Building Your Nursing Leadership Agility Skills
By Rose O. Sherman, EdD, RN, FAAN
In a research study that I recently completed with a large sample of charge nurses, they reported that the pace of change in their work environments in response to shifting health policy is exhausting. Managing the change is also one of their most significant leadership challenges. Few leaders in health care today would argue with their assessment. Kirk Lawrence the Director of University of North Carolina Executive Development describes this as the “new normal”. The volatility, uncertainty, complexity and ambiguity in most work environments calls for a new set of leadership skills. Nurse leaders must be more agile in their ability to communicate change to staff and move quickly to apply new solutions when there is a sense of urgency.
Building Leadership Agility
Leadership agility has been described as acting with purpose and flexibility, collaborating with disparate stakeholders, developing creative solutions to complex problems, continually learning and changing. For many nurse leaders, this is a skill set that they may not currently have and need to build. In their book, Leadership Agility, authors Bill Joiner and Stephen Josephs outline 4 agility competencies as presented in the diagram below.
Context-setting agility is your ability to scan your environment, frame the initiatives you need to take, and clarify the outcomes you need to achieve. It entails stepping back and determining the best initiatives to take, given the changes taking place in your larger environment. It also involves how you frame the context of the environment for your staff. You will need to consider how recent changes in health policy might impact your environment? What do the new 30 day readmission penalties mean for your unit? What might you need to do differently as a staff to improve patient continuity on your unit?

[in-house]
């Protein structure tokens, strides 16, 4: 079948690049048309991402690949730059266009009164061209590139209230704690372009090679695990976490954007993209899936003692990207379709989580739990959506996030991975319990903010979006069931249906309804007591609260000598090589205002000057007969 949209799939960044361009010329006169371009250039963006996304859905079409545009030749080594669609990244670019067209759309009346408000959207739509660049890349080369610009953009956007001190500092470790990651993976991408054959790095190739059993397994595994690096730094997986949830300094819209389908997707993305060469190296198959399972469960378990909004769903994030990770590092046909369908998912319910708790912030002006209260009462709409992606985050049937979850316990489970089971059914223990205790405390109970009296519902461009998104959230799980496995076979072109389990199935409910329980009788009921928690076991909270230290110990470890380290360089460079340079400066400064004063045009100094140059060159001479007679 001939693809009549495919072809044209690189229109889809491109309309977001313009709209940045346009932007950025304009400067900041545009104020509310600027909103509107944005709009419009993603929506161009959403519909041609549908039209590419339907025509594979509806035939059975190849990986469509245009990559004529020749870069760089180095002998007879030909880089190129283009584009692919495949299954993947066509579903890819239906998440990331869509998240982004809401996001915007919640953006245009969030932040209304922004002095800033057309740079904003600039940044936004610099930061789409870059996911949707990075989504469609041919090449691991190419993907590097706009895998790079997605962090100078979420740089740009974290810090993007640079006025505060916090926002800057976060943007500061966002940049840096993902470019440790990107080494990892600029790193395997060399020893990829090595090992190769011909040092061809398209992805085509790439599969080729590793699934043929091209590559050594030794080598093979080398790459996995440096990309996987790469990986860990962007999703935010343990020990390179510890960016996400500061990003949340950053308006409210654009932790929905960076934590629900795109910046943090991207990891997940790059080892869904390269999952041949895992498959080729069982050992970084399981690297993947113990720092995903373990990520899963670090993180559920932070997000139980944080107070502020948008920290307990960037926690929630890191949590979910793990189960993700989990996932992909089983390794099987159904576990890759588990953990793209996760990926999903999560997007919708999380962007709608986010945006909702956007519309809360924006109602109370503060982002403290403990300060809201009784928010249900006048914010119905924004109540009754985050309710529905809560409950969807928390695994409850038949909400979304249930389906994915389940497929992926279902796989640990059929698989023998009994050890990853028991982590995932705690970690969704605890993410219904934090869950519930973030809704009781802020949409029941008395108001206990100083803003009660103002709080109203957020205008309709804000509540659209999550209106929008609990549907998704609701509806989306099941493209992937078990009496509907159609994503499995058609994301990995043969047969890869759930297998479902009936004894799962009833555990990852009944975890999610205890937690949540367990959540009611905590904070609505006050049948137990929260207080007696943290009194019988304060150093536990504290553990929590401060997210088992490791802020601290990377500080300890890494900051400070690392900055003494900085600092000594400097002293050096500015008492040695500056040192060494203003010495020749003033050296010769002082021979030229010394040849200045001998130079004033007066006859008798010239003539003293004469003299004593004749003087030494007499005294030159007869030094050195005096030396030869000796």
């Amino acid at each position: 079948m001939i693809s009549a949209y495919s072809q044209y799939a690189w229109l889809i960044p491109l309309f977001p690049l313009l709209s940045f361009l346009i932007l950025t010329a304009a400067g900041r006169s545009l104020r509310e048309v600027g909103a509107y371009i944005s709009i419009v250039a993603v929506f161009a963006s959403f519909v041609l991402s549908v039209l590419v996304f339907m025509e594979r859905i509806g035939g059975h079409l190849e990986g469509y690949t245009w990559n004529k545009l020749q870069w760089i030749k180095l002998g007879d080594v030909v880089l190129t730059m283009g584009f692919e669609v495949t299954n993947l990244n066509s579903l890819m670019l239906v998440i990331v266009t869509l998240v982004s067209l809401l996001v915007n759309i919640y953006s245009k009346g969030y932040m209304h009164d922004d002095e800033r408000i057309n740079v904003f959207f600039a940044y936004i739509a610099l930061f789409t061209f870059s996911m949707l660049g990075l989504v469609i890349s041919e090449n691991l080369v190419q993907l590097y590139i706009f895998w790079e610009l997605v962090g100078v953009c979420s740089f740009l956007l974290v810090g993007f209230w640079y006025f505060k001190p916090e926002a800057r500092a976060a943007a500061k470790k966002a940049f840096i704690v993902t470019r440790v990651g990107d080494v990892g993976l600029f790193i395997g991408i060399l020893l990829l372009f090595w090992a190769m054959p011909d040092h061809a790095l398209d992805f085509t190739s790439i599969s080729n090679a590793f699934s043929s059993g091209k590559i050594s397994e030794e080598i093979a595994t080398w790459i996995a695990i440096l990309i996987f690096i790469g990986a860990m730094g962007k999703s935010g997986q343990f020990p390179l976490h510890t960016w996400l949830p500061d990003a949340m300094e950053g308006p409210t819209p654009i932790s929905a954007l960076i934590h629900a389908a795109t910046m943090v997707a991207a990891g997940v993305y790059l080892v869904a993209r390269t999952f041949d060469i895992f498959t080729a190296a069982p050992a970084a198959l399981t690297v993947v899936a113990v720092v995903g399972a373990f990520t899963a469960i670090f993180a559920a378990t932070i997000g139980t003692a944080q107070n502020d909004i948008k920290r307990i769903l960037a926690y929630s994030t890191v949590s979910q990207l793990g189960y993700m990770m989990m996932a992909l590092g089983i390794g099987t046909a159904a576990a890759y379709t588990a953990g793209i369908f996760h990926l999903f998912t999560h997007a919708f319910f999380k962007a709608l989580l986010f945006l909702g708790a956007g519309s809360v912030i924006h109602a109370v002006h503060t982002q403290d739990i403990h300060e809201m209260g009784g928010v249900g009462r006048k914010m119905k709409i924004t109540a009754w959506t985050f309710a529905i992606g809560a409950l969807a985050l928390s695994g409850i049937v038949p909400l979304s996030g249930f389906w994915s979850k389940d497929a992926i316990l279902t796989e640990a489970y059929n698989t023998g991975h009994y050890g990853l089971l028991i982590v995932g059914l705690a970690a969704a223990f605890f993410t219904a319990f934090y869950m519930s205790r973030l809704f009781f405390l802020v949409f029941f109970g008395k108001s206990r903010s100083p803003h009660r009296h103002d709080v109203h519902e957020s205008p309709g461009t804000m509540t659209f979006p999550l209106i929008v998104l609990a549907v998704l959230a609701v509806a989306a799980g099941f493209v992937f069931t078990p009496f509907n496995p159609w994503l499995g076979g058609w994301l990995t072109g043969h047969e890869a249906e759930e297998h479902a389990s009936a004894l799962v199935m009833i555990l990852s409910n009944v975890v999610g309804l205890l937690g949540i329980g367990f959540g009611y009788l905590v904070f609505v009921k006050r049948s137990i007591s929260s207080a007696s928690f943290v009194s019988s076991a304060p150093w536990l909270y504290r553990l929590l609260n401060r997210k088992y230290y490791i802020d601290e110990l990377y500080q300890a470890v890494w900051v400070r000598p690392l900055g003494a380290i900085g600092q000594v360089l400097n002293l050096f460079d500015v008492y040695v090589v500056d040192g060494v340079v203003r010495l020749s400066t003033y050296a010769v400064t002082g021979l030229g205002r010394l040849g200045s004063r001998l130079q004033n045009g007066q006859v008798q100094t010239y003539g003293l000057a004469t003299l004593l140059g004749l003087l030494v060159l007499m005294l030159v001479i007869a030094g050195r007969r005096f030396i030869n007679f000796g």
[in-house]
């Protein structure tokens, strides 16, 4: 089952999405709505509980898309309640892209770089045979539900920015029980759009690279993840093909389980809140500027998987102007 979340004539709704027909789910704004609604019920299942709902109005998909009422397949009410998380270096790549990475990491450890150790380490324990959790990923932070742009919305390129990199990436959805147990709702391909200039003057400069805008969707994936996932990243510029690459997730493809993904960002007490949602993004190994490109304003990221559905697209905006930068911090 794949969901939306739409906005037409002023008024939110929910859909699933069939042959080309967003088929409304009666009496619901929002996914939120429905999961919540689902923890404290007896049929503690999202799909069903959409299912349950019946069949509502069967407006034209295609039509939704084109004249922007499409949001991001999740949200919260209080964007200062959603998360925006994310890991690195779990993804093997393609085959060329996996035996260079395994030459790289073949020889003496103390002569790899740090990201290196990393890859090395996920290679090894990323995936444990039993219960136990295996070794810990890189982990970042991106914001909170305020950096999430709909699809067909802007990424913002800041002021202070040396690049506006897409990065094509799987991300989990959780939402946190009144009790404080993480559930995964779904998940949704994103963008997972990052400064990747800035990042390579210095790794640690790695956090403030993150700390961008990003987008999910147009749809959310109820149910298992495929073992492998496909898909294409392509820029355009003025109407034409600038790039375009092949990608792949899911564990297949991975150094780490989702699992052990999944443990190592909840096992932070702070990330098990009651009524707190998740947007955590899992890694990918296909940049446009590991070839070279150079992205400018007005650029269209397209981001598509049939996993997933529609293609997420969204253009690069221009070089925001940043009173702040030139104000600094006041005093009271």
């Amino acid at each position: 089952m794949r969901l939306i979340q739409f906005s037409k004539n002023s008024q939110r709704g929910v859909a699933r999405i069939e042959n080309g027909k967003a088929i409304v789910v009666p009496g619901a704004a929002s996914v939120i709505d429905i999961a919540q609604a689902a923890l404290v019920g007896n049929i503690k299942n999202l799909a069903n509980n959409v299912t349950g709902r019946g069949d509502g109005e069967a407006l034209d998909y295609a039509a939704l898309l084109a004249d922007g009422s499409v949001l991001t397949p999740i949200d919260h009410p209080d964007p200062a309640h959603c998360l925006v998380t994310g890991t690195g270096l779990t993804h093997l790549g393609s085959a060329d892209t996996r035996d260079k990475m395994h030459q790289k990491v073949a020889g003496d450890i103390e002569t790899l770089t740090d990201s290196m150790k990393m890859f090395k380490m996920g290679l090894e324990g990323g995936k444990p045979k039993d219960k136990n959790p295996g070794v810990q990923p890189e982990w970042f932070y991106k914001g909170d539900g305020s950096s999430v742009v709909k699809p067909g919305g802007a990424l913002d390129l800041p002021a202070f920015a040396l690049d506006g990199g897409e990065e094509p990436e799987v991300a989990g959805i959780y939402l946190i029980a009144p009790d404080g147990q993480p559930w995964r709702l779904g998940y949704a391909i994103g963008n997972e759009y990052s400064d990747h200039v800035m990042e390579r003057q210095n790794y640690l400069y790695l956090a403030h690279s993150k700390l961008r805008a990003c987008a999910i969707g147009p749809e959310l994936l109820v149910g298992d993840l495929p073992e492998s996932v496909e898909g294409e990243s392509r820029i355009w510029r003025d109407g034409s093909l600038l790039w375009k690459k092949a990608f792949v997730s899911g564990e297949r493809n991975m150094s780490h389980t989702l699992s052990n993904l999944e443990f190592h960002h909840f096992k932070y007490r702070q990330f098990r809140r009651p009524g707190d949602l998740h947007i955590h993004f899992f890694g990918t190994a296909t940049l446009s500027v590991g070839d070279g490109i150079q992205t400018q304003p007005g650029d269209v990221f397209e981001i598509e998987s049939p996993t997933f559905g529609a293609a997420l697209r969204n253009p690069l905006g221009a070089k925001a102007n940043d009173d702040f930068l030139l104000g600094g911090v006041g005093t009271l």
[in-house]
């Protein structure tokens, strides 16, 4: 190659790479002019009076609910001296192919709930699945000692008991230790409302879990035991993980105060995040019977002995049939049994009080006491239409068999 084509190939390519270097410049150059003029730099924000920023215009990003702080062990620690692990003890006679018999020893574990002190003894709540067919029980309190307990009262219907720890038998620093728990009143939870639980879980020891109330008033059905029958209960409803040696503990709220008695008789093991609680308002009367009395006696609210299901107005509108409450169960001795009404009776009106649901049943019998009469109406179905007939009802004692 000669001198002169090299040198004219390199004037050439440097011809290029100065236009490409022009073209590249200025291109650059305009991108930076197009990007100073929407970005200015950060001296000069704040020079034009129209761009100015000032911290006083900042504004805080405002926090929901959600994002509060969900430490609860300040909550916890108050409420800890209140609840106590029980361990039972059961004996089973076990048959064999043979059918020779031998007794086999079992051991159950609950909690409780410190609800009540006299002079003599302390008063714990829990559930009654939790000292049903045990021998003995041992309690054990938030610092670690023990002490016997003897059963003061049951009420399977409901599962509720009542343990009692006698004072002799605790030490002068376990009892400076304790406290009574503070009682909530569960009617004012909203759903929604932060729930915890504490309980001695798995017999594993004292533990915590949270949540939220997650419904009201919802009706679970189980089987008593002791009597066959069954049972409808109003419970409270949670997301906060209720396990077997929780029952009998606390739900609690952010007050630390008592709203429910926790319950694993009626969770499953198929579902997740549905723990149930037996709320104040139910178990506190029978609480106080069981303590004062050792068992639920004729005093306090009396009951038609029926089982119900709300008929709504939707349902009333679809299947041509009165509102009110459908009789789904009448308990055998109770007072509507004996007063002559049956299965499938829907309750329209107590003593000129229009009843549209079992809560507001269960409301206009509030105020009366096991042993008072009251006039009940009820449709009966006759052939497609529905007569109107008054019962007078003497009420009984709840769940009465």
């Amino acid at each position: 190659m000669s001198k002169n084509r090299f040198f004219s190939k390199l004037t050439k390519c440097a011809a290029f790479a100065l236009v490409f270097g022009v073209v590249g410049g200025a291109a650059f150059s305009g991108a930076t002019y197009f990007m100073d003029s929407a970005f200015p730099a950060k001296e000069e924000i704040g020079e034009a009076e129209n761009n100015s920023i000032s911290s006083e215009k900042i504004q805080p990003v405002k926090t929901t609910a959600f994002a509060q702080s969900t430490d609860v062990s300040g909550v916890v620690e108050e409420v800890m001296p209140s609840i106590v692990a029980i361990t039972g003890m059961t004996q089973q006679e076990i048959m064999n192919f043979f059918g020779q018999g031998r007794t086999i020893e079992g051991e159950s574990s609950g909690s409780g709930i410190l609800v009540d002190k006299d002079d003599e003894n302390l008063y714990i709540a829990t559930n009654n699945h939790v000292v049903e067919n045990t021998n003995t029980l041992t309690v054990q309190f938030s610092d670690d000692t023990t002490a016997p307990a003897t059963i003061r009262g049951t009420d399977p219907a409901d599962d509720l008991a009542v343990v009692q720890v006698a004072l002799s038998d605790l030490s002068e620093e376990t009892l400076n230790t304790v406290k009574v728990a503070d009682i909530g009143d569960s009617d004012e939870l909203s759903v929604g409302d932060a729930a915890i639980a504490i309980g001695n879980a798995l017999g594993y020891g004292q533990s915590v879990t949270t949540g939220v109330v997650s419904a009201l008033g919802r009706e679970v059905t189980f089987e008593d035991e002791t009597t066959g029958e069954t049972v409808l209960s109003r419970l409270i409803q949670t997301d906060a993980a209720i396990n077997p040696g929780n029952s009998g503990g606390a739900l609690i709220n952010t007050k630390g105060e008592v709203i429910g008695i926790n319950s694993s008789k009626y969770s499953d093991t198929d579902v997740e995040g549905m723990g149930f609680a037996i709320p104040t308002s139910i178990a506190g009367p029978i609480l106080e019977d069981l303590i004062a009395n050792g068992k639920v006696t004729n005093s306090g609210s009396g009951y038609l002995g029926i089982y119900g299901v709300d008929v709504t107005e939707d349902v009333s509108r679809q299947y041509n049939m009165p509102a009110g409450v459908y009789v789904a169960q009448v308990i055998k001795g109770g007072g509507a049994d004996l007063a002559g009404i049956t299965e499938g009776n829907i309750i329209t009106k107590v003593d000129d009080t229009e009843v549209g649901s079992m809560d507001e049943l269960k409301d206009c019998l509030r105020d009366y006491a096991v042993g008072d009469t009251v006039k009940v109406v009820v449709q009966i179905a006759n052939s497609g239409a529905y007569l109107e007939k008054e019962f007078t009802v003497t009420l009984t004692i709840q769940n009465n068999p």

Stakeholder agility is your ability to engage with key stakeholders in ways that build support for your initiative. It requires you to step back from your own views and objectives to consider the needs and perspectives of those who have a stake in your initiatives. If you are involved in an initiative to implement CPOE in your department (Computerized Physician Order Entry), what are the perspectives of the physicians who will be using the new system? What are their training needs? What are the advantages in the new system that will be of benefit to them in their practice?
Creative agility enables you to transform the problems you encounter into the results you need. It involves stepping back from your habitual assumptions and developing optimal solutions to the often novel and complex issues you face. As an example if your staffing is reduced because of budget cuts, what nursing activities or sacred cows could or should be eliminated. Could you streamline your documentation system? Try to think completely out of the box as you look at new solutions.
Self-leadership agility is the ability to use your initiatives as opportunities to develop into the kind of leader you want to be. It entails stepping back; becoming more aware of your thoughts, feelings, and behaviors; and experimenting with new and more effective approaches. This is an important competency because leaders often don’t reflect on aspects of their approaches that may no longer be effective. I recently spoke with a critical care manager who told me that her unit had a high turnover of Generation Y nurses. Upon reflection, she realized that she herself was a big part of the problem. She had great difficulty flexing her management style to accommodate different generational needs. She took the time to become aware of her feelings, educate herself on generational literature and change her approach.
The best nurse leaders are the best continuing learners. Developing leadership agility skills is a journey but one that will make you much more effective today and better able to manage future challenges.
Read to Lead
Joiner, B & and Josephs, S. (2007). Leadership Agility. San Francisco: John Wiley & Son.
Lawrence, K. (2013). Developing Leaders in a VUCA Environment. Whitepaper from the UNC Kenan-Flagler Business School.
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